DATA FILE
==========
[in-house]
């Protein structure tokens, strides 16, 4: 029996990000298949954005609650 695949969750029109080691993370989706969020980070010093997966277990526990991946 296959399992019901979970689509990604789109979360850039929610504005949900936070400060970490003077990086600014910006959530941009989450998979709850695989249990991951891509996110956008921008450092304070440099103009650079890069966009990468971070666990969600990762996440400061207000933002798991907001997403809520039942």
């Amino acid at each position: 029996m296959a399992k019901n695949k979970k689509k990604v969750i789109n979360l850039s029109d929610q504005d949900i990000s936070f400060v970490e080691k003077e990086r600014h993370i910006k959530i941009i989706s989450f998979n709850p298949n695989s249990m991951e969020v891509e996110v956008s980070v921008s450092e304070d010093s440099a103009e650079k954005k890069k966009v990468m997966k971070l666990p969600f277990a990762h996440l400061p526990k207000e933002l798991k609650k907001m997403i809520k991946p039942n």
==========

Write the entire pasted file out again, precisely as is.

[in-house]
């Protein structure tokens, strides 16, 4: 029996990000298949954005609650 695949969750029109080691993370989706969020980070010093997966277990526990991946 296959399992019901979970689509990604789109979360850039929610504005949900936070400060970490003077990086600014910006959530941009989450998979709850695989249990991951891509996110956008921008450092304070440099103009650079890069966009990468971070666990969600990762996440400061207000933002798991907001997403809520039942």
């Amino acid at each position: 029996m296959a399992k019901n695949k979970k689509k990604v969750i789109n979360l850039s029109d929610q504005d949900i990000s936070f400060v970490e080691k003077e990086r600014h993370i910006k959530i941009i989706s989450f998979n709850p298949n695989s249990m991951e969020v891509e996110v956008s980070v921008s450092e304070d010093s440099a103009e650079k954005k890069k966009v990468m997966k971070l666990p969600f277990a990762h996440l400061p526990k207000e933002l798991k609650k907001m997403i809520k991946p039942n």